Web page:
REFLECTION – In an ancient work known as the Incomplete Work on Matthew, an anonymous Ancient Christian Writer (ACW) offers the following insight on these verses from today’s Gospel: “The image of God is not depicted on gold but is imaged in humanity. The coin of Caesar is gold; that of God, humanity. Caesar is seen in his currency; God, however, is known through human beings. And so give your wealth to Caesar but reserve for God the sole innocence of your conscience, where God is beheld. For the hand of Caesar has crafted an image by likenesses and lives each year by renewable decree. However, the divine hand of God has shown His image in ten points.
What ten points? From five carnal ones and five spiritual ones through which we see and understand what things are useful under God’s image. So let us always reflect the image of God in these ways:
I do not swell up with the arrogance of pride; nor do I droop with the blush of anger; nor do I succumb to the passion of avarice; nor do I surrender myself to the ravishes of gluttony; nor do I infect myself with the duplicity of hypocrisy; nor do I contaminate myself with the filth of rioting; nor do I grow flippant with the pretension of conceit; nor do I grow enamoured of the burden of heavy drinking; nor do I alienate by the dissension of mutual admiration; nor do I infect others with the biting of detraction; nor do I grow conceited with the vanity of gossip.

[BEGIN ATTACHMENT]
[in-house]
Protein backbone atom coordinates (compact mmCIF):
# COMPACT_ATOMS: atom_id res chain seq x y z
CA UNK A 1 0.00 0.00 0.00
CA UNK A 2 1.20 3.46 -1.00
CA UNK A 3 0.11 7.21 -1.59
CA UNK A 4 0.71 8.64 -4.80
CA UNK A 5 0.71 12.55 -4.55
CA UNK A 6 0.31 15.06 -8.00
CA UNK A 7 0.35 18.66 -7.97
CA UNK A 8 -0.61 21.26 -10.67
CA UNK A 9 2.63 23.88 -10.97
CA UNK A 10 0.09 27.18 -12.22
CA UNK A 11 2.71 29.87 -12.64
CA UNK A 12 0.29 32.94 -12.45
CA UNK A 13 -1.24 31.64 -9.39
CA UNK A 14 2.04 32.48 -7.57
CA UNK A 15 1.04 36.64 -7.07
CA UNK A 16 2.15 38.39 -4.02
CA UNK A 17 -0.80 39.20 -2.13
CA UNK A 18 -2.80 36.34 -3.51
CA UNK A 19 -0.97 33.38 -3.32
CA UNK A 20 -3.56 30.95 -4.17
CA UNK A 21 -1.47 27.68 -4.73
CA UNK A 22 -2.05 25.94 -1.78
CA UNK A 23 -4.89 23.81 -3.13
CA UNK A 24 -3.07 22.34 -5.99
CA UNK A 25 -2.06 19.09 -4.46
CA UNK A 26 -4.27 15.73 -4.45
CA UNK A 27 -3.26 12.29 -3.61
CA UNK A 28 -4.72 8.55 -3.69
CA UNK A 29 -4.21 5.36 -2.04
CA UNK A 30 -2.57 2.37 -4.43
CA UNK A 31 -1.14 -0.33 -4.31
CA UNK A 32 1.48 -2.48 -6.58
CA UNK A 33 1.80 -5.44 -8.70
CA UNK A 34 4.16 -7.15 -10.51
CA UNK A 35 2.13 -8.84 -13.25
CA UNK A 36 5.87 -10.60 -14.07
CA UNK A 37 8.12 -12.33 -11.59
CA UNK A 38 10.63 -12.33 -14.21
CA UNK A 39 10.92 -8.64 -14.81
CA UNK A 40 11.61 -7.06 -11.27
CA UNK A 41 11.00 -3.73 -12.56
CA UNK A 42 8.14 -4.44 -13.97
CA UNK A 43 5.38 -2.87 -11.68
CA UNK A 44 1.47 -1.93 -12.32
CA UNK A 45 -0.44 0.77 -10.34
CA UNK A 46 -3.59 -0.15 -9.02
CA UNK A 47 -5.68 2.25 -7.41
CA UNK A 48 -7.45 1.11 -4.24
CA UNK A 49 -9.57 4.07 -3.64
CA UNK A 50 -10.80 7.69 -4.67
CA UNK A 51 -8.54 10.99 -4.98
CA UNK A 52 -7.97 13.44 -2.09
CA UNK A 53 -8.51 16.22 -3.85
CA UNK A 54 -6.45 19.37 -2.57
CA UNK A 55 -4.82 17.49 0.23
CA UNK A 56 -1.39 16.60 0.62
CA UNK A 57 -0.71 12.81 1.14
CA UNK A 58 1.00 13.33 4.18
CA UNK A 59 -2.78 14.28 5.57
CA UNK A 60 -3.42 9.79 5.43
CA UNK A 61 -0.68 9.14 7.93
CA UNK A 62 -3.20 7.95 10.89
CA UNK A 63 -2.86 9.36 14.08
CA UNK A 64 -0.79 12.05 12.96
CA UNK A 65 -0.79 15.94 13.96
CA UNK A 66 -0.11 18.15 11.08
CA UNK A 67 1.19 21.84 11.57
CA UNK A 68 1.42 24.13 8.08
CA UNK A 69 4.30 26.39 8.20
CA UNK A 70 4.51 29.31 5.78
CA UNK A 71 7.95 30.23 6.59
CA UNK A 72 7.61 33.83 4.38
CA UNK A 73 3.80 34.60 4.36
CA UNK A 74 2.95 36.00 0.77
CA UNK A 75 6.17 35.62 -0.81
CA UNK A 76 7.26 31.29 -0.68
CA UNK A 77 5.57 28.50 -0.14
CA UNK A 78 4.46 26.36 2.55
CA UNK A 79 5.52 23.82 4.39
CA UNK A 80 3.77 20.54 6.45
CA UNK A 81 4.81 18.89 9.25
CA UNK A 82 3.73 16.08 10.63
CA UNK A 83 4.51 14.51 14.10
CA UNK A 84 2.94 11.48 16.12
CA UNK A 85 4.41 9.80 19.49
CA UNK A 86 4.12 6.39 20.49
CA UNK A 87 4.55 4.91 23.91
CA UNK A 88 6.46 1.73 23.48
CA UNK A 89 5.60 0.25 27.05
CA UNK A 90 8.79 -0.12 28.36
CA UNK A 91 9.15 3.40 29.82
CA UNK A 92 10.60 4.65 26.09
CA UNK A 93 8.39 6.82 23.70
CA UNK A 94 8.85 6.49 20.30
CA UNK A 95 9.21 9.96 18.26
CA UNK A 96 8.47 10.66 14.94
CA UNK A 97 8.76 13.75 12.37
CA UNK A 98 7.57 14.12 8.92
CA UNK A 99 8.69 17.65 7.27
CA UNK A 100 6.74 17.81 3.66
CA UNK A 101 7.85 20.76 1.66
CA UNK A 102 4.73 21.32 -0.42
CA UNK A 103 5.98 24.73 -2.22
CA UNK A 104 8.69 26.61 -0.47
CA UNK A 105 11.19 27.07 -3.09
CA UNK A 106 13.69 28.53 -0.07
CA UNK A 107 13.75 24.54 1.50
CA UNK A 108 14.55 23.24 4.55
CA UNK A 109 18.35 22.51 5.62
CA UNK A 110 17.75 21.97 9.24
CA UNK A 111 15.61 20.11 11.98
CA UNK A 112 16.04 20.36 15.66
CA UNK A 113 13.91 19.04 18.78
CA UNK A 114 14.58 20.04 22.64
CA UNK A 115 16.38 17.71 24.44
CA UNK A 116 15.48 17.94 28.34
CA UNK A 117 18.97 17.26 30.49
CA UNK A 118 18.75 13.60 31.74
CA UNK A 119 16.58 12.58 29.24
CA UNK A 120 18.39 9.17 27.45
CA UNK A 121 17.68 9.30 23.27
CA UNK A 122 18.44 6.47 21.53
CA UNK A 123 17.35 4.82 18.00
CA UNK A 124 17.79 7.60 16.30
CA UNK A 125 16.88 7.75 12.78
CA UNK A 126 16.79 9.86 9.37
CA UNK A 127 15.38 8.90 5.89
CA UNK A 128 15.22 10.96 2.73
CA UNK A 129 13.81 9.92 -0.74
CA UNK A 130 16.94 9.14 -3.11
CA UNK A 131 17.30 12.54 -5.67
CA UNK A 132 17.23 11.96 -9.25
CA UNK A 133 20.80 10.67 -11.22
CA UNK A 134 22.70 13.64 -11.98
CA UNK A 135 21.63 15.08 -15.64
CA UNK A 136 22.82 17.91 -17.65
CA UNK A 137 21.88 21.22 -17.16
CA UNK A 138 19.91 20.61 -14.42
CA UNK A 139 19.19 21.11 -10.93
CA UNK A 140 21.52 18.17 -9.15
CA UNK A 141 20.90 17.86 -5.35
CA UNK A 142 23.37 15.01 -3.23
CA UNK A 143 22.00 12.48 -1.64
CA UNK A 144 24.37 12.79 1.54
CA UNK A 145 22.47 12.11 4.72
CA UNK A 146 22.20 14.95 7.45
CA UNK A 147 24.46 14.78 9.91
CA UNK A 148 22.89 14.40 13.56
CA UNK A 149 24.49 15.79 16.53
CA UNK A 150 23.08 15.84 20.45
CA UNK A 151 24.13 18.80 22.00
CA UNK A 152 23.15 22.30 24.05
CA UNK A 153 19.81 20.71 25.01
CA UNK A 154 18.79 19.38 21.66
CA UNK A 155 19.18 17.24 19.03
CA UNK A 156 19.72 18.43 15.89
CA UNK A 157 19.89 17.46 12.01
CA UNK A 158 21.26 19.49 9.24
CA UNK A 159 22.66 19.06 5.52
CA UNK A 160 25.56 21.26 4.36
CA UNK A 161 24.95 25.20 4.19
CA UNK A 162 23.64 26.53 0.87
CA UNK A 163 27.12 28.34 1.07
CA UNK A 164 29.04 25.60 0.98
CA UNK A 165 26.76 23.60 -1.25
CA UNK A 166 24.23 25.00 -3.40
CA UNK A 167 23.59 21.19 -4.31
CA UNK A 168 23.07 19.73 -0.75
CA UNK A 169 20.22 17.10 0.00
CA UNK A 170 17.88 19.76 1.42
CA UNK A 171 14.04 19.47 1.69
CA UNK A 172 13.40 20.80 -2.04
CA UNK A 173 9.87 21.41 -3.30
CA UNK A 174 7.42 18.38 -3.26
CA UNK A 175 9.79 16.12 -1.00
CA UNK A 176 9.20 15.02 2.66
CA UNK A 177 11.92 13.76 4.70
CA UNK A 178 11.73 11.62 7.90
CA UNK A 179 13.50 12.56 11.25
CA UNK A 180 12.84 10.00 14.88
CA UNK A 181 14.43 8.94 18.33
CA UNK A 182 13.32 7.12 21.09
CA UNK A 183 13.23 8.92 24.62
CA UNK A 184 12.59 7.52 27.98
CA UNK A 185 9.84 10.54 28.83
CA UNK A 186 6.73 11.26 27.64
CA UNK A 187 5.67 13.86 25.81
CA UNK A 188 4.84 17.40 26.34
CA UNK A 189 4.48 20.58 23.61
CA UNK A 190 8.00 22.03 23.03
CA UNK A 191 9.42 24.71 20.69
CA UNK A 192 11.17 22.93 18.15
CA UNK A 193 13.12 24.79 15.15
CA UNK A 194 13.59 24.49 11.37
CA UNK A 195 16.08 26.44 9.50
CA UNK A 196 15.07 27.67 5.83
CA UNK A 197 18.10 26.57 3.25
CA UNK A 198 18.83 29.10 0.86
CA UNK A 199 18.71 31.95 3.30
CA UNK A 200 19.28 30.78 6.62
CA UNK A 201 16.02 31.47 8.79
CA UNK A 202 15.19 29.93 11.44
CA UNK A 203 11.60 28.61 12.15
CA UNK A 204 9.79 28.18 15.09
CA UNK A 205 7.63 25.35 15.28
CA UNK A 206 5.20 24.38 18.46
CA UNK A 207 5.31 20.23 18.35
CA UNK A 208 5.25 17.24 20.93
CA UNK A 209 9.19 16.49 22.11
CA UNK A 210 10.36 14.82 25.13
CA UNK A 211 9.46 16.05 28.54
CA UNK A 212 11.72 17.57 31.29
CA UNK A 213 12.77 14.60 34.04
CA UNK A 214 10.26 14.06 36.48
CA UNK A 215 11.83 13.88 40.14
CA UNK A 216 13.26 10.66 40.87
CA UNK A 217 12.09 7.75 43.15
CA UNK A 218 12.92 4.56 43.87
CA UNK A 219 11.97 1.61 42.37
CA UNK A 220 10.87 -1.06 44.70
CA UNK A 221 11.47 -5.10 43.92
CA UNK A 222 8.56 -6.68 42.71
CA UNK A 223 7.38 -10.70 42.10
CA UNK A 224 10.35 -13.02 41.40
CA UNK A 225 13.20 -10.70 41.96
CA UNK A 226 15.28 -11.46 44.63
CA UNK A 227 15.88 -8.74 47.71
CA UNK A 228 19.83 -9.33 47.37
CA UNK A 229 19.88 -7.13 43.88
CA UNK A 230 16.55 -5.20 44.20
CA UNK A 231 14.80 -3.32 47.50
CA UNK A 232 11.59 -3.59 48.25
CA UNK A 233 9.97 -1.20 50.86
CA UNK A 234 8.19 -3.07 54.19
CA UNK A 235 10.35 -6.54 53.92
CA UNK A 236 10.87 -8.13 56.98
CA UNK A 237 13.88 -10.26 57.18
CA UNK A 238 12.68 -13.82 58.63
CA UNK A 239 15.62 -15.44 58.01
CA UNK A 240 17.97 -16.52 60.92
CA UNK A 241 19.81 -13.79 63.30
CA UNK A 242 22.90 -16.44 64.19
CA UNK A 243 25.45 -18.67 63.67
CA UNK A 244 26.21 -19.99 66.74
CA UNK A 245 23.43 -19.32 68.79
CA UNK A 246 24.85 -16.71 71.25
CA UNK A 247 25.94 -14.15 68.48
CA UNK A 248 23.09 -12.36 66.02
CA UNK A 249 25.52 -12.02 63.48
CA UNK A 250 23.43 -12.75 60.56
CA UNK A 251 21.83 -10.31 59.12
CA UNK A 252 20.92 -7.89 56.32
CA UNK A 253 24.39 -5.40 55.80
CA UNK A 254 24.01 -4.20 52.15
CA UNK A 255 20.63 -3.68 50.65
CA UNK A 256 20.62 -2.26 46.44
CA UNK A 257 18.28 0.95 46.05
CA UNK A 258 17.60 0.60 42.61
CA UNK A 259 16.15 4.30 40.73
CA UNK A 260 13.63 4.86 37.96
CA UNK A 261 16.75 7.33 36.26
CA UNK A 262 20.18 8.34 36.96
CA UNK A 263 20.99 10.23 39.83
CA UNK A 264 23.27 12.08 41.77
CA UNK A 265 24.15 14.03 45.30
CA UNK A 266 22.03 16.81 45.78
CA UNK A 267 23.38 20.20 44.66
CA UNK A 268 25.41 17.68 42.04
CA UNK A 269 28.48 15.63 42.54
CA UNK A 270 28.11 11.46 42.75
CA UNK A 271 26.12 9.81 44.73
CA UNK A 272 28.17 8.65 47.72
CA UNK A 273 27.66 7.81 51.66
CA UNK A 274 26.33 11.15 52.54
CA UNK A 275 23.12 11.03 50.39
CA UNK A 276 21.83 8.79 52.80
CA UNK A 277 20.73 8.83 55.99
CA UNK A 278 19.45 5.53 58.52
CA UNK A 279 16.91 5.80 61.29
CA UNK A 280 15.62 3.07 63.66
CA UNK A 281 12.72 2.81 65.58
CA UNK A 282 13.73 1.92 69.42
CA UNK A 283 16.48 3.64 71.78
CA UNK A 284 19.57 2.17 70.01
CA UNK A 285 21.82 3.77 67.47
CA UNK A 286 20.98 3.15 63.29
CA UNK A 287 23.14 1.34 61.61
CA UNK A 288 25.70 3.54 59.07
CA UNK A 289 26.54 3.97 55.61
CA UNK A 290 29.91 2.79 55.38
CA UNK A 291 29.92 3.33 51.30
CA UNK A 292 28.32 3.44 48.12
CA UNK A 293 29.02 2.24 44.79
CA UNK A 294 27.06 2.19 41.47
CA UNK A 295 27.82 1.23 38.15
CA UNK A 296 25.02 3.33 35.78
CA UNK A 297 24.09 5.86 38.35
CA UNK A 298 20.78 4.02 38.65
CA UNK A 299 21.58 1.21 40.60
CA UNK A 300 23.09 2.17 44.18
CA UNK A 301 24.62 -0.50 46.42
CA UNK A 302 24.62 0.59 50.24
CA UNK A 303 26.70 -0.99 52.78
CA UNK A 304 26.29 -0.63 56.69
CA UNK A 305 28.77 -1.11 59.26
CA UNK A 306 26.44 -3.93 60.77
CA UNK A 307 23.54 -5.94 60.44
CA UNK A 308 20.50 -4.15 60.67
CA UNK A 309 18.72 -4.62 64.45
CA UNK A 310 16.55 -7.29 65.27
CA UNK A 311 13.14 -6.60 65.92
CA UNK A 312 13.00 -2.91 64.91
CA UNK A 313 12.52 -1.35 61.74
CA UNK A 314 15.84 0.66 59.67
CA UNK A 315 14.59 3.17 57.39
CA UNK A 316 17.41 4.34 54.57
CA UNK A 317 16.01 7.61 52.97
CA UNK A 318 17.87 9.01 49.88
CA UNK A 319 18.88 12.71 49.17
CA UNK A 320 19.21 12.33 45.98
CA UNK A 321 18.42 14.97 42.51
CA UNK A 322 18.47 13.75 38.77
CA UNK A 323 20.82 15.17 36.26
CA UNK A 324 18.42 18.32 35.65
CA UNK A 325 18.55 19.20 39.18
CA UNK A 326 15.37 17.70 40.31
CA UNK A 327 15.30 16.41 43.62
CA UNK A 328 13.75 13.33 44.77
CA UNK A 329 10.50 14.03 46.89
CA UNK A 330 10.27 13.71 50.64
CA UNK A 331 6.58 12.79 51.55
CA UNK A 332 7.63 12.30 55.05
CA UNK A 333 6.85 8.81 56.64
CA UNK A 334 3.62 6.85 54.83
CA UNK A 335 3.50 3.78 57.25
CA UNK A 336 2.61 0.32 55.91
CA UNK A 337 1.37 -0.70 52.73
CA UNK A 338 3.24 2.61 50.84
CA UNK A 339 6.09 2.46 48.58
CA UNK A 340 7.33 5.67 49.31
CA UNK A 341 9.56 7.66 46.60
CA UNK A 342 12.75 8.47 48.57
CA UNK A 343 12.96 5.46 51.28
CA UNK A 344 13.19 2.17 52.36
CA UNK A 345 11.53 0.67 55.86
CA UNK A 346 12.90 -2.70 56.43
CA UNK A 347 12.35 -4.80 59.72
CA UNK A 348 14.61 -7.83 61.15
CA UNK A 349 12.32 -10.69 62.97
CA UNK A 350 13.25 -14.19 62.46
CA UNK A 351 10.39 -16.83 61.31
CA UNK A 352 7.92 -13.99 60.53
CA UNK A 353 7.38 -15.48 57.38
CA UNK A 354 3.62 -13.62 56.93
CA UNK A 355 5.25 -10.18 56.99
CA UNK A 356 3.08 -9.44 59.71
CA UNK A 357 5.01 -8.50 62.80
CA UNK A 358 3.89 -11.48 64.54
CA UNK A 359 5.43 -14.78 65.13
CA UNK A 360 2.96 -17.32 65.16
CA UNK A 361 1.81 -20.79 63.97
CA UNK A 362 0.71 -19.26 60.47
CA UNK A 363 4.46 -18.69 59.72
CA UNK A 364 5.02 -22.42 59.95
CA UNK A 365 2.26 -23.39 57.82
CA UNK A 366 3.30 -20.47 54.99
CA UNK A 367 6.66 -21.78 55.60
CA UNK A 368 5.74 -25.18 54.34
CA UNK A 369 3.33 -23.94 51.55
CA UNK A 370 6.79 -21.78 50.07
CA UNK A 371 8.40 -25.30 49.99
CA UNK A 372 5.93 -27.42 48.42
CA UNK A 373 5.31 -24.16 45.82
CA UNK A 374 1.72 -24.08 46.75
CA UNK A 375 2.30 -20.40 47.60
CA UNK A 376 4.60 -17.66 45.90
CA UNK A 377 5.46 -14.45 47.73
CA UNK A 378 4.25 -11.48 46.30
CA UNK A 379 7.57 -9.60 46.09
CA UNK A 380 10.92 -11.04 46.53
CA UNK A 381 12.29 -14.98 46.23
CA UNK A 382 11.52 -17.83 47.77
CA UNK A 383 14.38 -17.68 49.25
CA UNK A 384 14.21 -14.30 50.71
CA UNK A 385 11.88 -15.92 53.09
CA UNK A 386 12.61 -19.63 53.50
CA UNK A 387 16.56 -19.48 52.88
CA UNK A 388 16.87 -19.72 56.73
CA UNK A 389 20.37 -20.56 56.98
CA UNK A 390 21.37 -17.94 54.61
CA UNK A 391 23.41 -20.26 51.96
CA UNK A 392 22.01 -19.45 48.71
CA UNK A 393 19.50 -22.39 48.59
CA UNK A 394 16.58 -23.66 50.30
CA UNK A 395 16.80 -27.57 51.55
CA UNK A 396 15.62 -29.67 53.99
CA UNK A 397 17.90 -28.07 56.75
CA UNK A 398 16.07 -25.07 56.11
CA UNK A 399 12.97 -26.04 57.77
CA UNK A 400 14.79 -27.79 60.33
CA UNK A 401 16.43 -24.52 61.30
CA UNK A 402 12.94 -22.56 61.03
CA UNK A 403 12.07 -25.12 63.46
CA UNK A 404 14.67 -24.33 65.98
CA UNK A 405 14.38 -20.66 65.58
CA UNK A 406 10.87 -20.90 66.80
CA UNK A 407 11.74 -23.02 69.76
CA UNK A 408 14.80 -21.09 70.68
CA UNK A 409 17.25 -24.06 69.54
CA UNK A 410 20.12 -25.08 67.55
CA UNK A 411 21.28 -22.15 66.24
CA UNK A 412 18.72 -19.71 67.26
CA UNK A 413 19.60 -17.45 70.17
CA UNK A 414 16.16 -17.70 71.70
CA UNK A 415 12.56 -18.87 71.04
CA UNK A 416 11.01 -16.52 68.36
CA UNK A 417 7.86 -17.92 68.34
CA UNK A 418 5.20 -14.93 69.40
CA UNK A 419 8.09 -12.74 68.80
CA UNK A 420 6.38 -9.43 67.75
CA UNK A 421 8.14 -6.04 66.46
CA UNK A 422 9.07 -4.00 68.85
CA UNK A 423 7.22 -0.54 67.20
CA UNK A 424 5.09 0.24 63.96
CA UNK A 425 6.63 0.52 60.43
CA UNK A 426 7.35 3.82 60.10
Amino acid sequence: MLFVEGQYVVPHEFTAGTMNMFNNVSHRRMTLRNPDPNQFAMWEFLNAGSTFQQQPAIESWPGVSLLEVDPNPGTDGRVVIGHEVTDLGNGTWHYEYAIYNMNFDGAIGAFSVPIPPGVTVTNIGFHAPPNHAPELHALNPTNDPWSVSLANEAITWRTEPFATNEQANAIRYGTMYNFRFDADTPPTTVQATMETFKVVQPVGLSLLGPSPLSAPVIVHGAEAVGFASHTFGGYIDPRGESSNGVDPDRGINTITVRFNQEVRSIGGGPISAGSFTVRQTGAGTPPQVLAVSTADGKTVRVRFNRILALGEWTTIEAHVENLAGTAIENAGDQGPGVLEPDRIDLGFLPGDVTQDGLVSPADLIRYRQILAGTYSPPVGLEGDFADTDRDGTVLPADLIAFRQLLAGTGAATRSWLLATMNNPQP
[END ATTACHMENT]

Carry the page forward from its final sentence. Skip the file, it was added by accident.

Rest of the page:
I will reflect the image of God in that I feed on love; grow certain on faith and hope; strengthen myself on the virtue of patience; grow tranquil by humility; grow beautiful by chastity; am sober by abstention; am made happy by tranquillity and am ready for death, by practicing hospitality.
It is with such inscriptions that God imprints His coins with an impression made neither by hammer nor by chisel but has formed them, with His primary divine intention. For Caesar required his image on every coin but God has chosen man, whom He has created, to reflect His glory.” (Incomplete Work on Matthew, «Homily 40»)
PRAYER – Lord God, You chose St Luke to reveal the mystery of Your love in his preaching and his writings. Grant, we pray, that we may grow in love for the Holy Face of Christ, His words and His directions, revealed to us in the Gospels, in the example of your saints. Today, on his feast, we especially look to St Luke, to guide, teach and pray for us. We make our prayer through our Lord Jesus Christ, with the Holy Spirit, one God with You, forever and ever, amen.
Quote/s of the Day – 24 July – Friday of the Sixteenth week in Ordinary Time, Year A, Readings: Jeremiah 3:14-17, Responsorial psalm Jeremiah 31:10-13, Matthew 13:18-23
“This, beloved, is the way in which we found our salvation, Jesus Christ, the High Priest who offers our gifts, the patron and helper in our weakness (Heb 10:20; 7:27; 4:15). It is through Him, that we look straight at the heavens above. Through Him, we see mirrored, God’s faultless and transcendent countenance. Through Him, the eyes of our heart were opened. Through Him, our unintelligent and darkened mind shoots up into the light. Through Him, the Master was pleased to let us taste the knowledge that never fades, He who is “the radiance of His splendour, who towers as much above the angels, as the title He has inherited, is superior to theirs.”